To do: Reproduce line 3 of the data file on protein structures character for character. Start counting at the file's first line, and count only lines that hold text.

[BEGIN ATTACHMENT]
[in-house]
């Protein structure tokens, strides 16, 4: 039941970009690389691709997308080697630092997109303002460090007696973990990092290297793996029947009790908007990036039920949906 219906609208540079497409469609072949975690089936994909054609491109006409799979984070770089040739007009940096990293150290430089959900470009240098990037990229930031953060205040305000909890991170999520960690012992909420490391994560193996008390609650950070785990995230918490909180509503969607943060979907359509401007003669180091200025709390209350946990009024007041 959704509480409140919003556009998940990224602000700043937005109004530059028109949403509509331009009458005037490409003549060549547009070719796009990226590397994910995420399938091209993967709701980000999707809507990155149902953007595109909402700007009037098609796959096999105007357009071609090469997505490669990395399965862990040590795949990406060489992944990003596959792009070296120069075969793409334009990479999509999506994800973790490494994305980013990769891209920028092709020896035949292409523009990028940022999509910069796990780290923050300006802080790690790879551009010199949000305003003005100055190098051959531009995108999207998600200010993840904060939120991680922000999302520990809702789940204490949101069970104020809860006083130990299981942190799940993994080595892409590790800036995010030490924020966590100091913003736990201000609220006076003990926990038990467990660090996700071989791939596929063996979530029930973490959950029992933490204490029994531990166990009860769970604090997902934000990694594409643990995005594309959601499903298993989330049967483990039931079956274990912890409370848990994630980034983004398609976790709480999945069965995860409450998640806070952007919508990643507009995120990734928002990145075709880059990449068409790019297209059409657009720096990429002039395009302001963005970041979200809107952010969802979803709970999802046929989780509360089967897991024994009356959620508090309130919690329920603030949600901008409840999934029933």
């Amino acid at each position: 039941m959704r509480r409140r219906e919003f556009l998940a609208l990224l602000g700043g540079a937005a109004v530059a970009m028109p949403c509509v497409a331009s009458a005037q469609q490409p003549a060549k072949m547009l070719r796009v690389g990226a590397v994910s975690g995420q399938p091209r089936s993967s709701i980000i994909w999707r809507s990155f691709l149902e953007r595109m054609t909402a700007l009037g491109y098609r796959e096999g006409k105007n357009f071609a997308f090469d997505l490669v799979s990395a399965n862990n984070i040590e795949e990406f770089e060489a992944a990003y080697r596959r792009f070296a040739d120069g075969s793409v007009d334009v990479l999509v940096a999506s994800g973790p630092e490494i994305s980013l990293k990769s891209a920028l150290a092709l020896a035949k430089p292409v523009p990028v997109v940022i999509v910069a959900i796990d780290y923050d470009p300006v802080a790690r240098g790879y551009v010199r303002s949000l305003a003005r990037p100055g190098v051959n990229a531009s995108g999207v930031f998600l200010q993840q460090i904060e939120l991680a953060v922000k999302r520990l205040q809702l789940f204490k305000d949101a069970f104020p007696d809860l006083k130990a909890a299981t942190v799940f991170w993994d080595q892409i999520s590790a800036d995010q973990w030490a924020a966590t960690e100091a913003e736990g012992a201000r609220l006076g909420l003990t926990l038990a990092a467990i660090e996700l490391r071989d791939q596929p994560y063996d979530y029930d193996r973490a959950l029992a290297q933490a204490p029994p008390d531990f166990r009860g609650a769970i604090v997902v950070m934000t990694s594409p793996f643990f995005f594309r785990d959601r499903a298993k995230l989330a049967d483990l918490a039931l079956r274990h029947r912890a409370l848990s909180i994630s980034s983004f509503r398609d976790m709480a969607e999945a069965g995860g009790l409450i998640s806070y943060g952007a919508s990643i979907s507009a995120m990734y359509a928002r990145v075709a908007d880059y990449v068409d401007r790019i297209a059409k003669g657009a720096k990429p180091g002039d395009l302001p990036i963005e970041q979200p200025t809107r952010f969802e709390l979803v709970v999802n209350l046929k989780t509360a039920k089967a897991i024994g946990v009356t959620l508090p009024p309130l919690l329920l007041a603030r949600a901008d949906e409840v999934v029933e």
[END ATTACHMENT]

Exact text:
């Amino acid at each position: 039941m959704r509480r409140r219906e919003f556009l998940a609208l990224l602000g700043g540079a937005a109004v530059a970009m028109p949403c509509v497409a331009s009458a005037q469609q490409p003549a060549k072949m547009l070719r796009v690389g990226a590397v994910s975690g995420q399938p091209r089936s993967s709701i980000i994909w999707r809507s990155f691709l149902e953007r595109m054609t909402a700007l009037g491109y098609r796959e096999g006409k105007n357009f071609a997308f090469d997505l490669v799979s990395a399965n862990n984070i040590e795949e990406f770089e060489a992944a990003y080697r596959r792009f070296a040739d120069g075969s793409v007009d334009v990479l999509v940096a999506s994800g973790p630092e490494i994305s980013l990293k990769s891209a920028l150290a092709l020896a035949k430089p292409v523009p990028v997109v940022i999509v910069a959900i796990d780290y923050d470009p300006v802080a790690r240098g790879y551009v010199r303002s949000l305003a003005r990037p100055g190098v051959n990229a531009s995108g999207v930031f998600l200010q993840q460090i904060e939120l991680a953060v922000k999302r520990l205040q809702l789940f204490k305000d949101a069970f104020p007696d809860l006083k130990a909890a299981t942190v799940f991170w993994d080595q892409i999520s590790a800036d995010q973990w030490a924020a966590t960690e100091a913003e736990g012992a201000r609220l006076g909420l003990t926990l038990a990092a467990i660090e996700l490391r071989d791939q596929p994560y063996d979530y029930d193996r973490a959950l029992a290297q933490a204490p029994p008390d531990f166990r009860g609650a769970i604090v997902v950070m934000t990694s594409p793996f643990f995005f594309r785990d959601r499903a298993k995230l989330a049967d483990l918490a039931l079956r274990h029947r912890a409370l848990s909180i994630s980034s983004f509503r398609d976790m709480a969607e999945a069965g995860g009790l409450i998640s806070y943060g952007a919508s990643i979907s507009a995120m990734y359509a928002r990145v075709a908007d880059y990449v068409d401007r790019i297209a059409k003669g657009a720096k990429p180091g002039d395009l302001p990036i963005e970041q979200p200025t809107r952010f969802e709390l979803v709970v999802n209350l046929k989780t509360a039920k089967a897991i024994g946990v009356t959620l508090p009024p309130l919690l329920l007041a603030r949600a901008d949906e409840v999934v029933e």